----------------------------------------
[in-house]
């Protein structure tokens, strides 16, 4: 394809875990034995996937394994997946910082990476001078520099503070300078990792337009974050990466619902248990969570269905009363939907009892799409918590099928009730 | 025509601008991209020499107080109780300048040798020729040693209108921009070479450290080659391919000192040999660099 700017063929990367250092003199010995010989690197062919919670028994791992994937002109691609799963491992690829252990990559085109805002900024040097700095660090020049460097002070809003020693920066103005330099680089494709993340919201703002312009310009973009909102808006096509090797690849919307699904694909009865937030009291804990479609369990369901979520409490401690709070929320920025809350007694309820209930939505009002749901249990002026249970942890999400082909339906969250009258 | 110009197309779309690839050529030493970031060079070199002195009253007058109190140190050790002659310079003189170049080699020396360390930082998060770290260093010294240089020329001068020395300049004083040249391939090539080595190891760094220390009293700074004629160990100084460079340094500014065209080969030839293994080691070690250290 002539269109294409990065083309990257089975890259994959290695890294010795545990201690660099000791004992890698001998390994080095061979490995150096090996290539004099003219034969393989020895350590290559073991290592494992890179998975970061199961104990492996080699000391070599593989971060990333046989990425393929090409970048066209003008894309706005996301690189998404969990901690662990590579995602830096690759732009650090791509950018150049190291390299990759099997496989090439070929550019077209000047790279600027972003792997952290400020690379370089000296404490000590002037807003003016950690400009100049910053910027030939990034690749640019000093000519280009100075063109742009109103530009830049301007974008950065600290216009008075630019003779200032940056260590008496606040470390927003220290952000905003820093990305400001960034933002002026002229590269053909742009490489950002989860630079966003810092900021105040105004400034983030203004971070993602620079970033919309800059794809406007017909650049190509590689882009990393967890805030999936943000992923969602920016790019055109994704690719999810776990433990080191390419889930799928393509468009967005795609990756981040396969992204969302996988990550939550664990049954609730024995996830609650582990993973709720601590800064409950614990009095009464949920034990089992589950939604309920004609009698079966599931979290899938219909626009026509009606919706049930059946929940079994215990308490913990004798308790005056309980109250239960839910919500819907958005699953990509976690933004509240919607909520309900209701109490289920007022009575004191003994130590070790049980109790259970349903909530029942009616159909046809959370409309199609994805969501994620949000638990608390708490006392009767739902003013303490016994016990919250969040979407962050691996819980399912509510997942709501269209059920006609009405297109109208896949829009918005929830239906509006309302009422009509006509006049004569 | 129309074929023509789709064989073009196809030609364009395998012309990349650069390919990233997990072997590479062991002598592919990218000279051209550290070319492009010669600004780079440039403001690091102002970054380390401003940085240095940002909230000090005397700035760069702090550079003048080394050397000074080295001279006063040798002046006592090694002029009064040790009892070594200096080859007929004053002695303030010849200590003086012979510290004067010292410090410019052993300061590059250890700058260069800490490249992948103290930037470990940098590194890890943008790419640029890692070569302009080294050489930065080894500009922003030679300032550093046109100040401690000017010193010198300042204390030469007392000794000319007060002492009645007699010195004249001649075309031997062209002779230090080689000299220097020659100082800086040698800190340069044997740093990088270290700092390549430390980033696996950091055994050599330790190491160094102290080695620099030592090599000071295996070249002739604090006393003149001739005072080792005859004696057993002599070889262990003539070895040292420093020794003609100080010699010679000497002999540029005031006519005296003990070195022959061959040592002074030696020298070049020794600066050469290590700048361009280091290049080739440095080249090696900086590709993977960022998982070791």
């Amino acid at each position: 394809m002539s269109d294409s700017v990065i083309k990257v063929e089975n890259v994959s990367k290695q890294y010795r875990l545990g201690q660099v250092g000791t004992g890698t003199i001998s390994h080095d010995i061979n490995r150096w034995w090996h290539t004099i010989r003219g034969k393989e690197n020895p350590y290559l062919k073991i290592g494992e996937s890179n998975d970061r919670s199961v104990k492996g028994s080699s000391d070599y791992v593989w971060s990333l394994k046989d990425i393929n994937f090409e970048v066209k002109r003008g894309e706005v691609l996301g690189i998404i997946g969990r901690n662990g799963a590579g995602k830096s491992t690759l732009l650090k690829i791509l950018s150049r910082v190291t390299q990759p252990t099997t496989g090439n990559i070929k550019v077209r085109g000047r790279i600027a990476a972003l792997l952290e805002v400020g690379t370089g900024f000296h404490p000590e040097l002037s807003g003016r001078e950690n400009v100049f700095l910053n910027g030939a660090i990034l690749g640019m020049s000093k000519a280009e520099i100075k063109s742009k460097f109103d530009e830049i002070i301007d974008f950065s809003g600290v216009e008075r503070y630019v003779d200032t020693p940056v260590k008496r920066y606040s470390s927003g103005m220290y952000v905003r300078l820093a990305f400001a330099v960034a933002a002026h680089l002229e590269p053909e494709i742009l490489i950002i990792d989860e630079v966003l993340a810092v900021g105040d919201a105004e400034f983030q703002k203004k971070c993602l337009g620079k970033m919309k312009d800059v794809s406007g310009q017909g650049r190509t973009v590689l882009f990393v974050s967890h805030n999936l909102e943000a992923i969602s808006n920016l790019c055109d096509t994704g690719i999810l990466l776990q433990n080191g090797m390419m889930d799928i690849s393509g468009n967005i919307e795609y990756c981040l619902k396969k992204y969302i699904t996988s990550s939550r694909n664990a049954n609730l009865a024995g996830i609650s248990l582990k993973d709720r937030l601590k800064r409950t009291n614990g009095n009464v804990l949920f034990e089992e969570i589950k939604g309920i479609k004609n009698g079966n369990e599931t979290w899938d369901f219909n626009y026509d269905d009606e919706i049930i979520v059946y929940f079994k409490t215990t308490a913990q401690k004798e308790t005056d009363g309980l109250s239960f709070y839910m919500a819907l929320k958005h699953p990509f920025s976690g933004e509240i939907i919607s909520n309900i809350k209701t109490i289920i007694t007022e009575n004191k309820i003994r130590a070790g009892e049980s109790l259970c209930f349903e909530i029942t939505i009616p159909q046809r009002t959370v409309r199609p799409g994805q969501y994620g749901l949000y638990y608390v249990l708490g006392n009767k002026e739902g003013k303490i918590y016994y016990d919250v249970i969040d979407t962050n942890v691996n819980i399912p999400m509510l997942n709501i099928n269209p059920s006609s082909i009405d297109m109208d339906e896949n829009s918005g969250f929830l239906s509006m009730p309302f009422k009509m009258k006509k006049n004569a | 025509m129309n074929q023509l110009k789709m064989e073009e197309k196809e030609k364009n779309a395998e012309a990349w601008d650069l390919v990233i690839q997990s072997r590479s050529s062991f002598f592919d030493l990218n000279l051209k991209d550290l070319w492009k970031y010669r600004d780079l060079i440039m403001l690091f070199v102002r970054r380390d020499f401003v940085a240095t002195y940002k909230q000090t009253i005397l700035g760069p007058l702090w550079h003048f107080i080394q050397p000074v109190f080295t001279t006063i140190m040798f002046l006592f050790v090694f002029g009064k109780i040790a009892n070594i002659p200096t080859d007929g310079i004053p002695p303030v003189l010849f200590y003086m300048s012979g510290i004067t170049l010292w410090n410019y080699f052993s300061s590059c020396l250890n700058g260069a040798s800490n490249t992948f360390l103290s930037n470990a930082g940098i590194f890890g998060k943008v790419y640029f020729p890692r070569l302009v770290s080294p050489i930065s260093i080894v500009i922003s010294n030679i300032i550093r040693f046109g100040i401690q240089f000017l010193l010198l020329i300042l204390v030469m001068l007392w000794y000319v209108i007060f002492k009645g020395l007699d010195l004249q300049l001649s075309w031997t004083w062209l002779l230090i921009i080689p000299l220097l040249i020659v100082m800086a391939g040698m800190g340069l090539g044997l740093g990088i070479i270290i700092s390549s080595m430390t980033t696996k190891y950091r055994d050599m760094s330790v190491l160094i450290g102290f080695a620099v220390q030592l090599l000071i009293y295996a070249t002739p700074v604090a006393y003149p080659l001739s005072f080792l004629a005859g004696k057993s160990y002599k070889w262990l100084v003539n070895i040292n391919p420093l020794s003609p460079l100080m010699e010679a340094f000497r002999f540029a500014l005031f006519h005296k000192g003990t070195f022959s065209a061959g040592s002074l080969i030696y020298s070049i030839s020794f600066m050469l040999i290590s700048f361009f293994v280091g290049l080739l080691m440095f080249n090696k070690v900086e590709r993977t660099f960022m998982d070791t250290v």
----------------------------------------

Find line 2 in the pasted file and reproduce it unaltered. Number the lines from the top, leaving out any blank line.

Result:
């Protein structure tokens, strides 16, 4: 394809875990034995996937394994997946910082990476001078520099503070300078990792337009974050990466619902248990969570269905009363939907009892799409918590099928009730 | 025509601008991209020499107080109780300048040798020729040693209108921009070479450290080659391919000192040999660099 700017063929990367250092003199010995010989690197062919919670028994791992994937002109691609799963491992690829252990990559085109805002900024040097700095660090020049460097002070809003020693920066103005330099680089494709993340919201703002312009310009973009909102808006096509090797690849919307699904694909009865937030009291804990479609369990369901979520409490401690709070929320920025809350007694309820209930939505009002749901249990002026249970942890999400082909339906969250009258 | 110009197309779309690839050529030493970031060079070199002195009253007058109190140190050790002659310079003189170049080699020396360390930082998060770290260093010294240089020329001068020395300049004083040249391939090539080595190891760094220390009293700074004629160990100084460079340094500014065209080969030839293994080691070690250290 002539269109294409990065083309990257089975890259994959290695890294010795545990201690660099000791004992890698001998390994080095061979490995150096090996290539004099003219034969393989020895350590290559073991290592494992890179998975970061199961104990492996080699000391070599593989971060990333046989990425393929090409970048066209003008894309706005996301690189998404969990901690662990590579995602830096690759732009650090791509950018150049190291390299990759099997496989090439070929550019077209000047790279600027972003792997952290400020690379370089000296404490000590002037807003003016950690400009100049910053910027030939990034690749640019000093000519280009100075063109742009109103530009830049301007974008950065600290216009008075630019003779200032940056260590008496606040470390927003220290952000905003820093990305400001960034933002002026002229590269053909742009490489950002989860630079966003810092900021105040105004400034983030203004971070993602620079970033919309800059794809406007017909650049190509590689882009990393967890805030999936943000992923969602920016790019055109994704690719999810776990433990080191390419889930799928393509468009967005795609990756981040396969992204969302996988990550939550664990049954609730024995996830609650582990993973709720601590800064409950614990009095009464949920034990089992589950939604309920004609009698079966599931979290899938219909626009026509009606919706049930059946929940079994215990308490913990004798308790005056309980109250239960839910919500819907958005699953990509976690933004509240919607909520309900209701109490289920007022009575004191003994130590070790049980109790259970349903909530029942009616159909046809959370409309199609994805969501994620949000638990608390708490006392009767739902003013303490016994016990919250969040979407962050691996819980399912509510997942709501269209059920006609009405297109109208896949829009918005929830239906509006309302009422009509006509006049004569 | 129309074929023509789709064989073009196809030609364009395998012309990349650069390919990233997990072997590479062991002598592919990218000279051209550290070319492009010669600004780079440039403001690091102002970054380390401003940085240095940002909230000090005397700035760069702090550079003048080394050397000074080295001279006063040798002046006592090694002029009064040790009892070594200096080859007929004053002695303030010849200590003086012979510290004067010292410090410019052993300061590059250890700058260069800490490249992948103290930037470990940098590194890890943008790419640029890692070569302009080294050489930065080894500009922003030679300032550093046109100040401690000017010193010198300042204390030469007392000794000319007060002492009645007699010195004249001649075309031997062209002779230090080689000299220097020659100082800086040698800190340069044997740093990088270290700092390549430390980033696996950091055994050599330790190491160094102290080695620099030592090599000071295996070249002739604090006393003149001739005072080792005859004696057993002599070889262990003539070895040292420093020794003609100080010699010679000497002999540029005031006519005296003990070195022959061959040592002074030696020298070049020794600066050469290590700048361009280091290049080739440095080249090696900086590709993977960022998982070791």